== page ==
Happy Birthday, Barbara Kingsolver, born 8 April 1955
Barbara Kingsolver: Nine Quotes on Writing
- The only way to become a writer is to sit still and write.
- Any writer is well served by learning about the world… The great underestimated source of knowledge for writers is school.
- I learned to write by reading the kind of books I wished I’d written.
- I tend to wake up extremely early with words flooding into my brain. If I don’t get up, they’ll continue to accumulate in puddles, so it’s a relief to get to the keyboard and dump them out.
- The place where I write, upstairs in our farmhouse, has windows facing into the woods. The walls are lined with bookshelves. To avoid distraction, I write on a computer that is not connected to the internet. (I check email elsewhere in the house.) My companions in this room are the likes of Virginia Woolf and George Eliot, who peer down at me from the shelves, and a blue fish named Bruno. They are all very quiet.
- I spend months or years thinking about the shape of a novel and earning the authority to write it.
- I struggle with confidence, every time. I’m never completely sure I can write another book. Maybe my scope is too grand, my questions too hard, surely readers won’t want to follow me here. A novel is like a cathedral, it knocks you down to size when you enter into it.
- Pounding out a first draft is like hoeing a row of corn – you just keep your head down and concentrate on getting to the end. Revision is where fine art begins. It’s thrilling to take an ending and pull it backward like a shiny thread through the whole fabric of a manuscript, letting little glints shine through here and there.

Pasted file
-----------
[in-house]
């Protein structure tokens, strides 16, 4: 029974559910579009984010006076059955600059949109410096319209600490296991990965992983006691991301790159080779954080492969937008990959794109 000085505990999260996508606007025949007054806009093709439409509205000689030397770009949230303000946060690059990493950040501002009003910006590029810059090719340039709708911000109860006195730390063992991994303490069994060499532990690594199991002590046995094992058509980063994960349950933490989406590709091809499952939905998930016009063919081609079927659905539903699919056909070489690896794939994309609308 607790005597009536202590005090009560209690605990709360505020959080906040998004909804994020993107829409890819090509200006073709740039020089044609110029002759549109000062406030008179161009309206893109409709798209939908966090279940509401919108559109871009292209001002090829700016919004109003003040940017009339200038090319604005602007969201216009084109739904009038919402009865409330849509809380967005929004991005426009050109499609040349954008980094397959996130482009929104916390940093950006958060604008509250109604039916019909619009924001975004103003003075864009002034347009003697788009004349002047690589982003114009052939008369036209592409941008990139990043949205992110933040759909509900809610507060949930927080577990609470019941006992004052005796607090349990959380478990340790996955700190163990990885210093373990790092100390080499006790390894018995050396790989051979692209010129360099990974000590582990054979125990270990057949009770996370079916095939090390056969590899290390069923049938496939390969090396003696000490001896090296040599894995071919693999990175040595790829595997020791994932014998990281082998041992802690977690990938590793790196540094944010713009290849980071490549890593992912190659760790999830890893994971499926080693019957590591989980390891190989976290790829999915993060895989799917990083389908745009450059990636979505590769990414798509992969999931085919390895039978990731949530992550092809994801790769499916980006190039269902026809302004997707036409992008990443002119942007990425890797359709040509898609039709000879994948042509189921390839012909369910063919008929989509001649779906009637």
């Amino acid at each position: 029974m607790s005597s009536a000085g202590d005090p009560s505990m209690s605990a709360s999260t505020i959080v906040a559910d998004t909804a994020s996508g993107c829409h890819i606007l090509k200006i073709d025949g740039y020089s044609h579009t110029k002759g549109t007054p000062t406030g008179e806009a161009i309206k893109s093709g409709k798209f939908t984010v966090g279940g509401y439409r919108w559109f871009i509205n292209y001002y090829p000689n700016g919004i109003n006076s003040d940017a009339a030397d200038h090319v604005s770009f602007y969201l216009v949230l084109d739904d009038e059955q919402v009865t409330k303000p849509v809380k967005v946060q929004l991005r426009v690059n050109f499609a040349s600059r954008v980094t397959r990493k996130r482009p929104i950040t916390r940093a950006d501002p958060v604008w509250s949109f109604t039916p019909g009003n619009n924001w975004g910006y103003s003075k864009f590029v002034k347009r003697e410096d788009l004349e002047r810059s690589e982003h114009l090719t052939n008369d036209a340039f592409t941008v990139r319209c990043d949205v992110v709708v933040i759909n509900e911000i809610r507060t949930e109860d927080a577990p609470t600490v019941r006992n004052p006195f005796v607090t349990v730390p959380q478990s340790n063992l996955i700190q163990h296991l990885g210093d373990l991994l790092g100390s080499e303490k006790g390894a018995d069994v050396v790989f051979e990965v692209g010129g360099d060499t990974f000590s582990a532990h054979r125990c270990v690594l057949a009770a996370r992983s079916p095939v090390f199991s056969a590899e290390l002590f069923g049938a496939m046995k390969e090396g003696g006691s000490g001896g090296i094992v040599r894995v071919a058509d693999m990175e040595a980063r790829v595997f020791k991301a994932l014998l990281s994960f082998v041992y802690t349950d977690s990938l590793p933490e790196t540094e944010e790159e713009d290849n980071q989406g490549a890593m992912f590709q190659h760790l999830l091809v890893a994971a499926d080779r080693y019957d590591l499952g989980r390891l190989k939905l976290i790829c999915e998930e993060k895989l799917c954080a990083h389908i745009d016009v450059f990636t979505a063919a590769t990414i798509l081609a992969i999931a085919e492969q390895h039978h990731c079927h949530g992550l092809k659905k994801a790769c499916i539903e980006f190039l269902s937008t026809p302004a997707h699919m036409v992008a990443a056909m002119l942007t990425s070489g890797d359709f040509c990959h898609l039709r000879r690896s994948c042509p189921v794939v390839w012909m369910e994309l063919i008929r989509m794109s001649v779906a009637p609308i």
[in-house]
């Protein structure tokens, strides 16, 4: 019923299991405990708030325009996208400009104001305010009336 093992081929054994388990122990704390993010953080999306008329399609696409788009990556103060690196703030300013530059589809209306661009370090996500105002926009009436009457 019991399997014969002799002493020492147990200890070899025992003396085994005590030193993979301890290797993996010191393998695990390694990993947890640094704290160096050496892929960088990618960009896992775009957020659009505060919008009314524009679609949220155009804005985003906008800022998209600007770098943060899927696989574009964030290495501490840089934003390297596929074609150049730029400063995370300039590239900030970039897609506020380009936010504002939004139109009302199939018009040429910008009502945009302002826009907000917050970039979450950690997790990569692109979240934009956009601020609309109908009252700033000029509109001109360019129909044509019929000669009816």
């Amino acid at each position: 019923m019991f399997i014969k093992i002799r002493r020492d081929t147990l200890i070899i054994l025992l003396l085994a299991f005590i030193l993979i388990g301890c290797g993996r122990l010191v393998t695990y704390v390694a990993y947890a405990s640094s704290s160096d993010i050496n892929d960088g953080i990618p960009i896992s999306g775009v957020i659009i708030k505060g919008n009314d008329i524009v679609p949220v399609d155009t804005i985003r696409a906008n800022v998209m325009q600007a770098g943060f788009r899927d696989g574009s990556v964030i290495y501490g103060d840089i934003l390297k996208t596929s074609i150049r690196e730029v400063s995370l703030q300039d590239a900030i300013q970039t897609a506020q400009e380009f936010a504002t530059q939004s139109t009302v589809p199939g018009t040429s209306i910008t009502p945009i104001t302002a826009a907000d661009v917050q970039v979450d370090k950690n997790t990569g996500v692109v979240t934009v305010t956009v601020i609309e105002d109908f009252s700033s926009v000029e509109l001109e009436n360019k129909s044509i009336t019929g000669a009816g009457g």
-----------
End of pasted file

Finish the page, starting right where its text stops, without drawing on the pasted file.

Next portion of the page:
- I spend my days tasting the insides of words, breathing life into sentences that swim away under their own power, stringing together cables of poetry to hold up a narrative arc.
Read our Interview with Barbara Kingsolver
On Writing & Reading – Advice for a Teacher
Writing and reading are the two best ways humans have invented to participate with the larger world. Everybody in school wants to be popular: it’s so utterly human, to long for self-expression and connection with others. I would point out that writing and reading offer those things, and more.
Writing is a kind of social networking in the way that it connects you with other people, but literature asks a bit more from you than Facebook, and offers more mature rewards. A great book can take you anywhere on earth, in the present or the past or the future. It’s the only mode of communication we have that actually lets you become another person by living inside his head, experiencing his problems and hopes.
Fiction is a sort of inter-human magic, allowing you to travel into a scene and feel it tingle on your skin, see it in your mind’s eye and smell it with your mind’s nose! But forming these images from the printed page is a skill you have to develop when you’re fairly young, I think, or else it’s very difficult to read for pleasure later on.
Writing is also a tool you can use your whole life: to help people, make them laugh, change their minds. You can do it for people in faraway countries, even for people who haven’t been born yet. Writing is a way to live forever.
Barbara Kingsolver is an American novelist, essayist, and poet. Her work focuses on social justice, biodiversity, and the way humans interact with their communities and environments. She is the author of 14 books, including The Poisonwood Bible, Pigs in Heaven, and Flight Behaviour. She has received numerous awards, including the Orange Prize for Fiction for The Lacuna and the National Humanities Medal.
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